As a matter of fact, one of the biggest source of motivation to do anything is to think of the contribution it makes to others. Sometimes when you struggle for motivation, getting back into the groove of things is as easy as imagining the positive impact of your actions and potential achievement on your spouse, children, proteges, community etc. Few things have the same spur-on effect.

Because the truth is, when you experience development in one area of life, almost always, it’s more than just you that benefits from it.And if you think about it, you’ll realize that

This is why making the most of yourself, trimming negative habits, installing positive ones, developing rare and valuable skills, training your ability to focus, setting goals and going after them are more than an exercise in inward-looking selfishness.

Infact, those are actually traits and skills someone with a zeal and desire to contribute will do. Because the more you can tap into your enormous potential, the better you can contribute.

An added benefit of this realization is that you’ll feel less guilty about saying “No” to the things that don’t matter. And you’ll also stop judging yourself so harshly for saying “No” when it needs to be said. Because you’ll realize that’s what you have to do — usually a lot — to be able to focus your time, energy and resources on the things that matters, in the places where you are most effective, on things where you can make the most impact.

Photo by Ivan Rojas Urrea on Unsplash

The “Self” In Self-development

“Self-help”, “self improvement”, “self-development”, “personal development”, “personal-growth.”

Do you see what’s common here?

. “.

Many people then mistake the “self” in self-development to mean being inward-looking, selfish, egotistic, caring about no one. So they logically try to distance themselves from it.

Though nothing could be farther from the truth.

The big realization here is to see that the “” in self-development is just referring to who has the responsibility.

YOU.

It just means it is you who must take responsibility for your own improvement/development, your own self-development, and your personal growth. You can’t wait for somebody to do it for you. After all, nobody knows your specific skill-set, talents, preferences and values better than you do. So it is you who must go in the driver’s seat and steer this single-occupant vehicle the best as you can, to be the best you can be.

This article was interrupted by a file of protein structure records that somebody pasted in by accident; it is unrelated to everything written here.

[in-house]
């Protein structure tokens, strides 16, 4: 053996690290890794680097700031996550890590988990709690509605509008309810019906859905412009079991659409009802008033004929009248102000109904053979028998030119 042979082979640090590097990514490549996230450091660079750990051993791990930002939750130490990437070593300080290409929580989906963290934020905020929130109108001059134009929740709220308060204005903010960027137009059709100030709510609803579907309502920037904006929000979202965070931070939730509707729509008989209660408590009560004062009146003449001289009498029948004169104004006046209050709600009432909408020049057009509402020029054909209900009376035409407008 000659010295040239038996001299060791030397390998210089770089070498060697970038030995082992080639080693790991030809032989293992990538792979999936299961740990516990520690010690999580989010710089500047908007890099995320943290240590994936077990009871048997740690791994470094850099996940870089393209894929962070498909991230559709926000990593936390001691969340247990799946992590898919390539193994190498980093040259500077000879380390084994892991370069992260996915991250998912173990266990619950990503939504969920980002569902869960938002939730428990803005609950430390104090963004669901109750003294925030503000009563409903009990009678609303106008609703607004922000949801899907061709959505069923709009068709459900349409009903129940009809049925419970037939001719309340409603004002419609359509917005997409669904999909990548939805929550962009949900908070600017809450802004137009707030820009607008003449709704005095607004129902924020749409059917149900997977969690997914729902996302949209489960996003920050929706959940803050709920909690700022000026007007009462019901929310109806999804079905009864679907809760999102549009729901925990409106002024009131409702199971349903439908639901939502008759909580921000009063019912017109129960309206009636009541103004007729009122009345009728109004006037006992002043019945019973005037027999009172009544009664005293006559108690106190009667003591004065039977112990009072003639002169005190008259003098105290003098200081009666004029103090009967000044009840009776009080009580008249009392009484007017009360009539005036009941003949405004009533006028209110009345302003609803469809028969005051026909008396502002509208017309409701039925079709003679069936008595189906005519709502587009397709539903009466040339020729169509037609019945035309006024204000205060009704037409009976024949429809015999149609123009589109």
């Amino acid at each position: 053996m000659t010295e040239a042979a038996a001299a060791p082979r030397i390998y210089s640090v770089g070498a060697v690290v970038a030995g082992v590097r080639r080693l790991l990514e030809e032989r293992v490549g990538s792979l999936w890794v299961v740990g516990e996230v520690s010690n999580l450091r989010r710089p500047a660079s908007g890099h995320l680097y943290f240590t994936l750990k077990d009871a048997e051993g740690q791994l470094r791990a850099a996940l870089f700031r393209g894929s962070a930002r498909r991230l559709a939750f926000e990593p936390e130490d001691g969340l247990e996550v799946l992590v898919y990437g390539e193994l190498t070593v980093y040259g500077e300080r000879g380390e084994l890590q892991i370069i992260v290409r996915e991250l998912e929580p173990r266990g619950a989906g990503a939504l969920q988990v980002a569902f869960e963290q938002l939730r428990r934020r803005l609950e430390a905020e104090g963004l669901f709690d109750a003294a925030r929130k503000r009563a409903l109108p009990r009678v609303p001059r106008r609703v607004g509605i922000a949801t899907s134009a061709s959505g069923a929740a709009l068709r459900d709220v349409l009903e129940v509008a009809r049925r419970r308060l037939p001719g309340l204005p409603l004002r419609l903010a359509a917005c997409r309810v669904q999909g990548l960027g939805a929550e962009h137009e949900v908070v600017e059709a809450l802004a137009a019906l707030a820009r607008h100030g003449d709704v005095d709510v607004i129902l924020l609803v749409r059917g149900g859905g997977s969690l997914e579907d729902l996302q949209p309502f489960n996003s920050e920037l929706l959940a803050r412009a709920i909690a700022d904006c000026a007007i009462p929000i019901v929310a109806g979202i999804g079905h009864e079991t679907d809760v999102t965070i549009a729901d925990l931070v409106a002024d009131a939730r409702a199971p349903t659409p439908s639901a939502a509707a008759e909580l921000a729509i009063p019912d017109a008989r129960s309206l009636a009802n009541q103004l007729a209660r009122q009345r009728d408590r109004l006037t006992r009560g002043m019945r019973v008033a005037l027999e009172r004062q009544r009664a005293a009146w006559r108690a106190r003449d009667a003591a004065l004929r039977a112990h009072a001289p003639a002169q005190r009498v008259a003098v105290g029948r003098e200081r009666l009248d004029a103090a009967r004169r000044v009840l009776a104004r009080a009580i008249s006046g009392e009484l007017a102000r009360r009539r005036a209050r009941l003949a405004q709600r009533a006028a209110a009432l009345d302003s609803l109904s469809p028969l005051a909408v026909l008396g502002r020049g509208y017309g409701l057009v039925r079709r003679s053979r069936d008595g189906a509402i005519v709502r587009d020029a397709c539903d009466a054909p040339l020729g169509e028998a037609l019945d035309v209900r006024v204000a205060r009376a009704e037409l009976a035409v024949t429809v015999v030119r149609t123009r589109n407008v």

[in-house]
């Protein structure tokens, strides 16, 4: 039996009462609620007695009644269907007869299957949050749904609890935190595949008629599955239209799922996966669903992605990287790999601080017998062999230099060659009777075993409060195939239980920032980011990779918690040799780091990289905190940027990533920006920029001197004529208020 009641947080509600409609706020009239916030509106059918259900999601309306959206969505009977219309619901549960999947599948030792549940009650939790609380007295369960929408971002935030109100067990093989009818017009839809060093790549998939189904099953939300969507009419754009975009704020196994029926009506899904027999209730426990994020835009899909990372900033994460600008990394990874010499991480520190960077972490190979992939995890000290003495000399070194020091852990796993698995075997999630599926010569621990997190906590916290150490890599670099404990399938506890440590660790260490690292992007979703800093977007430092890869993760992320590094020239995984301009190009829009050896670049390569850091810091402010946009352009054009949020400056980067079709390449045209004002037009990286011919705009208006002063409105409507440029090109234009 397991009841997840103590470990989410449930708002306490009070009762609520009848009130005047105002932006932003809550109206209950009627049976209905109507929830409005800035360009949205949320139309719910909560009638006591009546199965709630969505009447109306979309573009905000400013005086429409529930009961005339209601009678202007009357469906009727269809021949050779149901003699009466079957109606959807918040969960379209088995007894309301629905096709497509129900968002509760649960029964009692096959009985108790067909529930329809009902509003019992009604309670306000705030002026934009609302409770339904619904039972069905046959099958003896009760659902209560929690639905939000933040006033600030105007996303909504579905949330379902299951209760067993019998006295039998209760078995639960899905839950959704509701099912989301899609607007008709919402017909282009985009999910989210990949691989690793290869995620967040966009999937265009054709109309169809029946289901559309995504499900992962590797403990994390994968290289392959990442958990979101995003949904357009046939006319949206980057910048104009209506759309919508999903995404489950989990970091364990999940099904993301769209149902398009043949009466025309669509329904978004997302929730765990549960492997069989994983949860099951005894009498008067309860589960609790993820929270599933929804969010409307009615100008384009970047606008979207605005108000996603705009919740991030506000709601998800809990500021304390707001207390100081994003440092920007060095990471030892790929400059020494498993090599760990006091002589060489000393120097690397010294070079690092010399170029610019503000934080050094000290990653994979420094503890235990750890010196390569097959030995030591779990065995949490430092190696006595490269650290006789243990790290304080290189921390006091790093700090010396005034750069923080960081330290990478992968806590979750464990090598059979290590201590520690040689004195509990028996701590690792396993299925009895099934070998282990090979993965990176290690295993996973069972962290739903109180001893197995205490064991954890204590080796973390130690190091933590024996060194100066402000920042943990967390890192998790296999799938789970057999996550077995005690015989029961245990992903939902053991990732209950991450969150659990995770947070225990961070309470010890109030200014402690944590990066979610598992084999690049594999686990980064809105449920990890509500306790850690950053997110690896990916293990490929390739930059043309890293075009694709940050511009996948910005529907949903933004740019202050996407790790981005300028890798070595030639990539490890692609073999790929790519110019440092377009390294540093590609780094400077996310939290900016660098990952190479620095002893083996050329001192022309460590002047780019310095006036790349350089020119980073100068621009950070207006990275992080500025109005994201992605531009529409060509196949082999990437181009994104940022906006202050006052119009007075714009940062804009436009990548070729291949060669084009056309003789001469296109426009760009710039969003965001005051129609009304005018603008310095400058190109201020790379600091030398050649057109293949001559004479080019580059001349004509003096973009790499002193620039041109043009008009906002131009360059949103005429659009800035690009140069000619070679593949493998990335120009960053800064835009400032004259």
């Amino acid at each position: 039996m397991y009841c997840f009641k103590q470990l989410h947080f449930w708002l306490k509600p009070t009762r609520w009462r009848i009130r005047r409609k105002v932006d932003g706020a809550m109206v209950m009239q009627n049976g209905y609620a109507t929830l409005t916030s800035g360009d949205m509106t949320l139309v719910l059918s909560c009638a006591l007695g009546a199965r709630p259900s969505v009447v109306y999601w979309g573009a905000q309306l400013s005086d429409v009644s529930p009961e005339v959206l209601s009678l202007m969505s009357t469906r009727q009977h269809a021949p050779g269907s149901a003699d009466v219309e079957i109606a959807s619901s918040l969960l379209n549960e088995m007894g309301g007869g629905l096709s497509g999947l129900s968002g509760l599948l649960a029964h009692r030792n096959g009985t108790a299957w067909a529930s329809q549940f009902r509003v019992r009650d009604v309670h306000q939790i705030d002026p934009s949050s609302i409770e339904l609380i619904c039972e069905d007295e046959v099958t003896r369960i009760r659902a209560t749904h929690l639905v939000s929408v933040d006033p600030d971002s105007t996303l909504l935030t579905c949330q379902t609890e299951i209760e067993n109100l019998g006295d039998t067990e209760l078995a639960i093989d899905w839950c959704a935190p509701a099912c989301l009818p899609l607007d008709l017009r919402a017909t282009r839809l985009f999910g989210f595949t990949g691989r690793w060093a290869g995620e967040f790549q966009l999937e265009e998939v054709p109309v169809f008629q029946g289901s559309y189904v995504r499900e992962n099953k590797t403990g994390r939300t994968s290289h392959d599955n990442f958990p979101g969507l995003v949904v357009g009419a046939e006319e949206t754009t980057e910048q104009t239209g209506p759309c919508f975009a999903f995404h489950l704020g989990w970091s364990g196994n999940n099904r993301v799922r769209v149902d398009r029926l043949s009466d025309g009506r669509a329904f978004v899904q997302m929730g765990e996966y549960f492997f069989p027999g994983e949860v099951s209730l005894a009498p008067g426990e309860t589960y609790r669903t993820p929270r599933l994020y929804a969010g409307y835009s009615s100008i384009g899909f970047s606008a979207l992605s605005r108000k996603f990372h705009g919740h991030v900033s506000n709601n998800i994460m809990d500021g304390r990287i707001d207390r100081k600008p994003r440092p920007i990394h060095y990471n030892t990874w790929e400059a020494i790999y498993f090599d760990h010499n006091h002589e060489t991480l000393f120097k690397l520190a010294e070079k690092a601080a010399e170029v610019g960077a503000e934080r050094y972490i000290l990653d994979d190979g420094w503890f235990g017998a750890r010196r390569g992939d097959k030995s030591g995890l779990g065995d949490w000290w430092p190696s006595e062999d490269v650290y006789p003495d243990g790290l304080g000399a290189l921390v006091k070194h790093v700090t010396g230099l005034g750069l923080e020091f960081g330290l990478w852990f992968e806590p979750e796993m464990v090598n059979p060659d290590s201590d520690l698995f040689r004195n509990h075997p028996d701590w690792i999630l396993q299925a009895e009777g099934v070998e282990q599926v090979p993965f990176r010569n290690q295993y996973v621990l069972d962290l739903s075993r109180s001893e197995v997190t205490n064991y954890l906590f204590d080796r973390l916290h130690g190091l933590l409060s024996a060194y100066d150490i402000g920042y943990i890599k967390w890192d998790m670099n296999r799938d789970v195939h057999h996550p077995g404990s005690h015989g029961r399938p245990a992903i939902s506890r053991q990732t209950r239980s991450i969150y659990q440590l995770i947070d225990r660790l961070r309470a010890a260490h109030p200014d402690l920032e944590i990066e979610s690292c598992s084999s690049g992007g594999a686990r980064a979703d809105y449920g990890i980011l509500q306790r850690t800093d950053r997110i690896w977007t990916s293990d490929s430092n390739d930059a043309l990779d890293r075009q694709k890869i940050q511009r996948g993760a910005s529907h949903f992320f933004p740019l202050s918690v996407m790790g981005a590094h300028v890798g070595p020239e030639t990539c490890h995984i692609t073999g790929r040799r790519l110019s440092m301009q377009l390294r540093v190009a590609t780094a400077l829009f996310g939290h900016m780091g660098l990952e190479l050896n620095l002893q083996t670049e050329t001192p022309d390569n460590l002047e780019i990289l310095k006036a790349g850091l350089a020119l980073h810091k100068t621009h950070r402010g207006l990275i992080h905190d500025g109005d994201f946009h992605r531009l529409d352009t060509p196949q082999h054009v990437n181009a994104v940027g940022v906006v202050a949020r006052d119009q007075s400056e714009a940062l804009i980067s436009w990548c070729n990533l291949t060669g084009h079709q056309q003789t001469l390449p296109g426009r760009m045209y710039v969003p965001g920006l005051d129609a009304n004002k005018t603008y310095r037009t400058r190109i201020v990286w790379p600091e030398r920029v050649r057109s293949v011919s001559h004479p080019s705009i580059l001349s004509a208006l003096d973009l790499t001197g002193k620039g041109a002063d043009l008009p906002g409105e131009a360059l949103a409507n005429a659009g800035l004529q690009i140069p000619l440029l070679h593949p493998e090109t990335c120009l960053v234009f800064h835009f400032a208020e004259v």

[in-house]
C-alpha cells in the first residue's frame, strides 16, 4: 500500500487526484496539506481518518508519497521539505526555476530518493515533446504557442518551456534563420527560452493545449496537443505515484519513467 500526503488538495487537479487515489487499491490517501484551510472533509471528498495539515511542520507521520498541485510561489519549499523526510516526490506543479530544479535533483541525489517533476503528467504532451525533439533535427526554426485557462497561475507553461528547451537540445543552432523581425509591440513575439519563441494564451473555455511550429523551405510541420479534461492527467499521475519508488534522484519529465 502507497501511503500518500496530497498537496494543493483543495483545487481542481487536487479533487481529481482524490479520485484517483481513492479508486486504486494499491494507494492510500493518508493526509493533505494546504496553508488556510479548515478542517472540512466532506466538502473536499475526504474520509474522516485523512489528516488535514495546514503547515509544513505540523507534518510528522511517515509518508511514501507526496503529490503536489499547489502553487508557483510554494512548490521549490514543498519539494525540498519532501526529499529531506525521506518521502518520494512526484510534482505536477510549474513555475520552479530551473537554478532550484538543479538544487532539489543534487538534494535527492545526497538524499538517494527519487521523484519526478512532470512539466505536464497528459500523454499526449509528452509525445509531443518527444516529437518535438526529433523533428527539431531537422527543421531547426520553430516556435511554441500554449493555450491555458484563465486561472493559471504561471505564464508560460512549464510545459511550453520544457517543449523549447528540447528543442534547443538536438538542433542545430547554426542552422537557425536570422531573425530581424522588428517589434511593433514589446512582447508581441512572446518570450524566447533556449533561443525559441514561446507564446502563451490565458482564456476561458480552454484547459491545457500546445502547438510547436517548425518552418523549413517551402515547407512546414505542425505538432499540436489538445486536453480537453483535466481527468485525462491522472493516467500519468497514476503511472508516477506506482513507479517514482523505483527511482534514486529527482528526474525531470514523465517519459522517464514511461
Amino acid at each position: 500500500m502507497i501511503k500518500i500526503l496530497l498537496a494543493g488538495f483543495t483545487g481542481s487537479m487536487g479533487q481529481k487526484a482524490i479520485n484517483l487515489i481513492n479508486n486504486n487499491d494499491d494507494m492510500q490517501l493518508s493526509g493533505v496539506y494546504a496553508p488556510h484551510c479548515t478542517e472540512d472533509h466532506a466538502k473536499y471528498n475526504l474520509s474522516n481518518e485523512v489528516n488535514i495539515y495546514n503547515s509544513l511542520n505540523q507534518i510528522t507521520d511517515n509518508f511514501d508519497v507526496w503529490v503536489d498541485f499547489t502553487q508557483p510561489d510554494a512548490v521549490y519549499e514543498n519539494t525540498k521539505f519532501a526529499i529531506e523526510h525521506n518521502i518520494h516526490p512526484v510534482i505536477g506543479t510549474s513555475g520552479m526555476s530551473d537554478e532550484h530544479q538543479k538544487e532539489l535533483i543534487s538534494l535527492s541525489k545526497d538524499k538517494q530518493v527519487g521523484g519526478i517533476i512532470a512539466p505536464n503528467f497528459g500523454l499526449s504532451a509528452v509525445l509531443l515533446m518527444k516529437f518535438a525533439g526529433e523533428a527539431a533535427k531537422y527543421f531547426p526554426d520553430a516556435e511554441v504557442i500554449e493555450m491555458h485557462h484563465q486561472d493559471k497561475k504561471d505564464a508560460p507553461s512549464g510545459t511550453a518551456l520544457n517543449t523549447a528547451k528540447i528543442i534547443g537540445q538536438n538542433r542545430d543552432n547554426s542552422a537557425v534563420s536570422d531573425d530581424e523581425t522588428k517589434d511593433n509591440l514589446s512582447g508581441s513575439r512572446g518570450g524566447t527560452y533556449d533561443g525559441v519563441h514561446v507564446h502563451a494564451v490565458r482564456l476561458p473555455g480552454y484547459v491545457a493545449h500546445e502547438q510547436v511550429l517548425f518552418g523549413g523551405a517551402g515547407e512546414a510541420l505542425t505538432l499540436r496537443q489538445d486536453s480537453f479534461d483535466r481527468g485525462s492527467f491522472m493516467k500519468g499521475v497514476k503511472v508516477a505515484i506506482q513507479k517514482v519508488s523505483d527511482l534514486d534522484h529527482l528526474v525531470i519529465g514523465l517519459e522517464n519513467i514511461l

All the while also realizing that the impact of your self-development efforts — to build better skills, to get in shape, to develop your thinking and mindset, to develop a bias for action and so on, — transcends you. Improving yourself improves your ability to contribute and also the impact of your contribution.

The reverse is also true. Neglecting your personal development is one of the most selfish thing you can do. Because your ability to contribute is severely blunted and that’s good for no one.

Understand this and you’ll see what Wallace D. Wattles, the author of was getting at when he remarked:

The very best thing you can do for the whole world is to make the most of yourself.“

Profound.

Self-development. It is one of the most unselfish thing you can do. You can help others more by making the most of yourself than in any other way.

Improve little and you can contribute little.

Improve much and you can contribute much.

If you needed another reason to exert yourself, to strive to be the best you can be, to develop valuable skills, to make the most of your enormous potential, there you have it.

The world is waiting on you.

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Jude King, PhD

Written by

Research Scientist | Entrepreneur | Teacher | Engineer driven by a deep curiosity about everything.

The Startup

Get smarter at building your thing. Follow to join The Startup’s +8 million monthly readers & +792K followers.

Jude King, PhD

Written by

Research Scientist | Entrepreneur | Teacher | Engineer driven by a deep curiosity about everything.

The Startup

Get smarter at building your thing. Follow to join The Startup’s +8 million monthly readers & +792K followers.